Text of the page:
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About the Author(s)

Joshua Angrist Profile2.jpg

Joshua Angrist is a Research Associate in the NBER's Programs on Children, Education, and Labor Studies, and a Professor of Economics at MIT. A dual U.S. and Israeli citizen, he taught at the Hebrew University of Jerusalem before coming to MIT. He holds a B.A. from Oberlin College and also spent time as an undergraduate studying at the London School of Economics and as a Masters student at Hebrew University. He completed his Ph.D. in Economics at Princeton in 1989 and his first academic job was as an Assistant Professor at Harvard from 1989-91.

Angrist's research interests include the effects of school inputs and organization on student achievement, the impact of education and social programs on the labor market, immigration, labor market regulation and institutions, and econometric methods for program and policy evaluation. Although many of his papers use data from other countries, he does not especially like to travel and prefers to get the data in the mail. He is also a Fellow of the Econometric Society and a Co-editor of the Journal of Labor Economics.

Angrist has a long-standing interesting in public policy. In addition to his academic work, he has worked as a consultant to the U.S. Social Security Administration, The Manpower Demonstration Research Corporation, and for the Israeli government after the Oslo peace negotiations in 1994. He lives in Brookline with his wife Mira, and their two children, Adie and Noam. The Angrist family enjoy activities like hiking, skiing, skating, sailing, and eating.


1. M. Dynarski and P. Gleason, How Can We Help? What Have We Learned from Evaluations of Federal Dropout-Prevention Program, Mathematica Policy Research report 8014-140, Princeton, NJ, June 1998.   Go to ⤴︎
2. J. D. Angrist and V. Lavy, "The Effect of High School Matriculation Awards" Evidence from Randomized Trials,' NBER Working Paper 9389, December 2002. Go to ⤴︎
3. See P. Glewwe, N. Ilias, and M. Kremer, "Teacher Incentives," NBER Working Paper 9671, May 2003, for a recent randomized trial of teacher incentives in Kenya. Go to ⤴︎
4. J. D. Angrist, E. P. Bettinger, E. Bloom, E. King, and M. Kremer, "Vouchers for Private Schooling in Colombia: Evidence from a Randomized Natural Experiment," NBER Working Paper 8343, June 2001, and in American Economic Review, 92 (5) (December 2002), pp. 1535-58. Go to ⤴︎
5. Evidence on voucher effects for the United States has been more mixed. Two studies involving randomization are Alan B. Krueger and P. Zhu, "Another Look at the New York City Voucher Experiment," NBER Working Paper 9418, January 2003 and C. E. Rouse, "Private School Vouchers and Student Achievement: An Evaluation of the Milwaukee Parental Choice Program," The Quarterly Journal of Economics, 113 (2) (May 1998). C. M. Hoxby, "Does Competition Among Public Schools Benefit Students and Taxpayers?" American Economic Review, 90 (5) (December 2000), pp. 1209-38 is a quasi-experimental study of school choice. In work in progress, J. B. Cullen, S. D. Levitt, and B. A. Jacob are using lotteries to study school choice in the Chicago public schools in, "The Impact of School Choice on Enrollment and Achievement: Evidence from over 1000 Lotteries," manuscript, 2003 (forthcoming as an NBER Working Paper). Go to ⤴︎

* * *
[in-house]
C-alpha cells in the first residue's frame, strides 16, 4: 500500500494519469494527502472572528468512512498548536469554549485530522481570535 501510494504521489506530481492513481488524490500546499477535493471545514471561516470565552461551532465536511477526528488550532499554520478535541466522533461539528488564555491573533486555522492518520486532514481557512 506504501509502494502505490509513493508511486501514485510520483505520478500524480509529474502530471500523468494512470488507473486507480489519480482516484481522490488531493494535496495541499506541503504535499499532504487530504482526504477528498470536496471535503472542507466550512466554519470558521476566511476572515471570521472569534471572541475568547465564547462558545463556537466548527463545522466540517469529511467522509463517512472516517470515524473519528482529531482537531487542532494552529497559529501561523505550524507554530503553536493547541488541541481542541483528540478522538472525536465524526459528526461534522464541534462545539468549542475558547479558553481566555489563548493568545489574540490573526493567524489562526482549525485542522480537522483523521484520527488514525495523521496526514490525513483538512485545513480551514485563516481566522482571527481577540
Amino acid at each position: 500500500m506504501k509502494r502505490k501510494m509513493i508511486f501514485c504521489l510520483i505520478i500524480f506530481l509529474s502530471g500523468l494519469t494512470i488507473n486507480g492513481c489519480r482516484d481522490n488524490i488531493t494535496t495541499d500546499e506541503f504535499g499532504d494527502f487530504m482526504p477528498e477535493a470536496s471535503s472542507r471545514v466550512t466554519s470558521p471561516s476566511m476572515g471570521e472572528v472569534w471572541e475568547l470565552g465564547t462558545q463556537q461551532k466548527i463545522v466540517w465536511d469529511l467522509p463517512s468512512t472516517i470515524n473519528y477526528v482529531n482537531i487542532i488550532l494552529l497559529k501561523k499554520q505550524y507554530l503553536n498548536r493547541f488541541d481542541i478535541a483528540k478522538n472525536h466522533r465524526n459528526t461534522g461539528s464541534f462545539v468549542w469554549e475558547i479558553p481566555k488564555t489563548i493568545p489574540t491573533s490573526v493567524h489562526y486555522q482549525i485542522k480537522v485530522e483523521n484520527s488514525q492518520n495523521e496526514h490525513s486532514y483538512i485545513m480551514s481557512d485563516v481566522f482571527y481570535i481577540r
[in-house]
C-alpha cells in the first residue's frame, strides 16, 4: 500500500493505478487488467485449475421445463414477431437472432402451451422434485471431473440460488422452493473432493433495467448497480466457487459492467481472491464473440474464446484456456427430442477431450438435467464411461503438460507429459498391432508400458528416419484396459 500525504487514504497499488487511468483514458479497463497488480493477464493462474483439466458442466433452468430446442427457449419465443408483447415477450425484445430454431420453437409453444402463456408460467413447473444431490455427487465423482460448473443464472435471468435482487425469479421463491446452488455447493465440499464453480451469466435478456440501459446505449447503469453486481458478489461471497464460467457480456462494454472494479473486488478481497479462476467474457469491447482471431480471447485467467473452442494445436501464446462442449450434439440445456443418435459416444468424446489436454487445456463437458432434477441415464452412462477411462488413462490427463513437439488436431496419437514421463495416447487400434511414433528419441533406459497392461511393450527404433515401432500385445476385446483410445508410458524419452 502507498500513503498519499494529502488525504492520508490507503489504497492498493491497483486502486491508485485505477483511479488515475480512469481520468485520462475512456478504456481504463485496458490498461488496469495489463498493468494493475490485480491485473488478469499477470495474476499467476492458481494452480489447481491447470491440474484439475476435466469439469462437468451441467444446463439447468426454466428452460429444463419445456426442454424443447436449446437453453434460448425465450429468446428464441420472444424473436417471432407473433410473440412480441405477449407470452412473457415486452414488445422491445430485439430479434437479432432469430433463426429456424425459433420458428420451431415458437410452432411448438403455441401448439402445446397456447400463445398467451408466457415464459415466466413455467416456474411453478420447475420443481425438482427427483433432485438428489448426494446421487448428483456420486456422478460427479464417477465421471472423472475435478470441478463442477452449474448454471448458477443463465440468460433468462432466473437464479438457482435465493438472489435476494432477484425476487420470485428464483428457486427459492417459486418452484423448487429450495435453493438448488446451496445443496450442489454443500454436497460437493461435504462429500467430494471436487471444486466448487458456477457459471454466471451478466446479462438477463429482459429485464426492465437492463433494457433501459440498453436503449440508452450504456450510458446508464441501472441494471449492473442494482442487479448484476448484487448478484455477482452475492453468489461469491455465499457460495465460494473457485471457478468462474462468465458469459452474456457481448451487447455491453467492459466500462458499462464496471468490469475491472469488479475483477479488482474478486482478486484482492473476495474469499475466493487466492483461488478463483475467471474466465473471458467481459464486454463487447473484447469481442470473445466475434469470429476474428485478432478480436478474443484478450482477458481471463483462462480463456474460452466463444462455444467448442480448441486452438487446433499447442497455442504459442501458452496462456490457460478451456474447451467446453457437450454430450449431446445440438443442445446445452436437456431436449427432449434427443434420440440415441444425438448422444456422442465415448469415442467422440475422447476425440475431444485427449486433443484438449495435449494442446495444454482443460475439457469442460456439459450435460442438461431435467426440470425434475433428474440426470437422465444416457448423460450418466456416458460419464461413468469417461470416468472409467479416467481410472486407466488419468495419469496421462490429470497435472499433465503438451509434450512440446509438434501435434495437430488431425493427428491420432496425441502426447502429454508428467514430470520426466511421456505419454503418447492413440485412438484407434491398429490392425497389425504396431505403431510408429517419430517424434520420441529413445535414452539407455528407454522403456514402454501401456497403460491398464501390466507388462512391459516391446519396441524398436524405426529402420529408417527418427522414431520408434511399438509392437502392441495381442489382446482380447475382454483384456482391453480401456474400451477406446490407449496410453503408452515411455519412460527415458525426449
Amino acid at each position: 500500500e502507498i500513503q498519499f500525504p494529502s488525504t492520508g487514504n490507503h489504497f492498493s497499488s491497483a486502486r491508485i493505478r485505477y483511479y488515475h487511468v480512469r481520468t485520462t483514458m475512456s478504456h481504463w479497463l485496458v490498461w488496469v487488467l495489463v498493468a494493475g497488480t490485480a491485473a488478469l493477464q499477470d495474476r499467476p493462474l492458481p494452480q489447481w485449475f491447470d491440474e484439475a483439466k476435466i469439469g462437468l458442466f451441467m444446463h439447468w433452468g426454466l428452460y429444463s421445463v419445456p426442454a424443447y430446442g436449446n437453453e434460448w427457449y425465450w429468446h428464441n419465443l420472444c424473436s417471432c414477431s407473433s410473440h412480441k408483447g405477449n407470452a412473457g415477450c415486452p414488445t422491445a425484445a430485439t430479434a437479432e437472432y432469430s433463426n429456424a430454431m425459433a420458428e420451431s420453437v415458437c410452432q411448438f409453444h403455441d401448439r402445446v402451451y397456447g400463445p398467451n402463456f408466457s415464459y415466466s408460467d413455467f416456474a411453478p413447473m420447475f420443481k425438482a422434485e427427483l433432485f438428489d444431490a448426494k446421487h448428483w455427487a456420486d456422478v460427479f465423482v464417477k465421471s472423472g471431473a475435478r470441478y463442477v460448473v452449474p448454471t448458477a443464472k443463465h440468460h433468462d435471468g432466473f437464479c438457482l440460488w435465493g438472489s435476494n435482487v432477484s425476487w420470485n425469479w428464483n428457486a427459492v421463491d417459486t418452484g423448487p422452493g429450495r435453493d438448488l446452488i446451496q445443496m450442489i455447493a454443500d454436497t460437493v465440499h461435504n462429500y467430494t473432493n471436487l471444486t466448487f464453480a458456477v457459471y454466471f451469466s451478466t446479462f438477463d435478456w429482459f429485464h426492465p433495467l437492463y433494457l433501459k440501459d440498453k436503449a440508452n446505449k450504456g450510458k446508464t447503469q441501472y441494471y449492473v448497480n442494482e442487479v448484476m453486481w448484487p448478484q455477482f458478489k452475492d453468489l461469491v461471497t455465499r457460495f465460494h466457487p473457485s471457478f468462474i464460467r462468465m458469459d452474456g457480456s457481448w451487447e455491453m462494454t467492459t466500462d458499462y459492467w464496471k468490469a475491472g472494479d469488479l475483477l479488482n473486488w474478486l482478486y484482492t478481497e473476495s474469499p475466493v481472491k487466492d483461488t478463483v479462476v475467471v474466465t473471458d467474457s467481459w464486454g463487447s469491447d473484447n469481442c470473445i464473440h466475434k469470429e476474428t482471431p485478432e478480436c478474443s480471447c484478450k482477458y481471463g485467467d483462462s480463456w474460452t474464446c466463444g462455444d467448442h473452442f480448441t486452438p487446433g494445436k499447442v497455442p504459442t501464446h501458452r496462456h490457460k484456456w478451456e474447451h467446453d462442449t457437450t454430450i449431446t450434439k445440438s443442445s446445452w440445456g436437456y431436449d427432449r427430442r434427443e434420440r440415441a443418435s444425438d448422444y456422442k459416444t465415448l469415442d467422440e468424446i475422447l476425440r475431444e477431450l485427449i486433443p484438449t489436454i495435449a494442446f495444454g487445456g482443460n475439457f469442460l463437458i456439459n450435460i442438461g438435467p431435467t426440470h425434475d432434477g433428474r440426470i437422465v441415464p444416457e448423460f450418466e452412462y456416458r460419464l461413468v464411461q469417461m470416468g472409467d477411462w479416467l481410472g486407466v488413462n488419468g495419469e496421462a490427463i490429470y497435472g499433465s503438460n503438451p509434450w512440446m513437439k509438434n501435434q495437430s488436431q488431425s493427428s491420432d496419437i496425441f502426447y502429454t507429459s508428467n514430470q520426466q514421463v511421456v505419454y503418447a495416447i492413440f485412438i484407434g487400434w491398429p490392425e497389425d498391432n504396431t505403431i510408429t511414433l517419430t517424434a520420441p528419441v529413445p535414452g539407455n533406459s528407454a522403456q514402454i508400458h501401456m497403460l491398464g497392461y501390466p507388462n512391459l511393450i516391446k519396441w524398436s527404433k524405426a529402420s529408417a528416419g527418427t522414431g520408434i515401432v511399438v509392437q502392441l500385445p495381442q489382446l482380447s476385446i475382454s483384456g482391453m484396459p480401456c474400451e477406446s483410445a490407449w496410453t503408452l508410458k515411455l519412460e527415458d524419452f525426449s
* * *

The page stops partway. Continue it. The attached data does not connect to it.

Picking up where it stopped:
6. J. D. Angrist and K. Lang, "How Important are Classroom Peer Effects? Evidence from Boston's METCO Program," NBER Working Paper 9263, October 2002. Go to ⤴︎
7. J. D. Angrist and V. Lavy, "New Evidence on Classroom Computers and Pupil Learning," The Economic Journal, 112 (October 2002), pp. 735-65. Go to ⤴︎
8. My MIT colleagues Abhijit Banerjee and Esther Duflo are currently running a randomized trial of CAI in India. Go to ⤴︎
9. J. D. Angrist and V. Lavy, "Using Maimonides' Rule to Estimate the Effect of Class Size on Student Achievement," Quarterly Journal of Economics, 114 (2) (May 1999), pp. 533-75. Go to ⤴︎
10. A. B. Krueger, "Experimental Estimates of Education Production Functions," Quarterly Journal of Economics, 104 (1999) pp. 497-532. But see also C. M. Hoxby, "Does Competition Among Public Schools Benefit Students and Taxpayers?, " which finds little evidence of a class size effect using quasi-experimental methods to analyze data from Connecticut. Go to ⤴︎
11. J. D. Angrist and J. Guryan, "Does Teacher Testing Raise Teacher Quality? Evidence from State Certification Requirements," NBER Working Paper 9545, March 2003. Go to ⤴︎
12. J. D. Angrist and A. B. Krueger, "Does Compulsory School Attendance Affect Schooling and Earnings?" Quarterly Journal of Economics, 106 (November 1991), and "The Effect of Age at School Entry on Educational Attainment: An Application of Instrumental Variables with Moments from Two Samples," Journal of the American Statistical Association, (June 1992). Go to ⤴︎
13. J. D. Angrist and D. Acemoglu, "How Large are the Social Returns to Education? Evidence from Compulsory Attendance Laws," NBER Macro Annual, 15, Cambridge, MA: MIT Press, 2000. Go to ⤴︎
14. J. D. Angrist, "The Economic Returns to Schooling in the West Bank and Gaza Strip," American Economic Review, 85 (5) (December 1995), pp. 1065-87. A related and more recent study in this spirit is E. Duflo, "The Medium Run Effects of Educational Expansion: Evidence from a Large School Construction Program in Indonesia," NBER Working Paper 8710, January 2002.   Go to ⤴︎
15. J. D. Angrist and V. Lavy, "The Effect of a Change in Language of Instruction on the Returns to Schooling in Morocco," Journal of Labor Economics, 15 (January 1997) S48-S76. Go to ⤴︎



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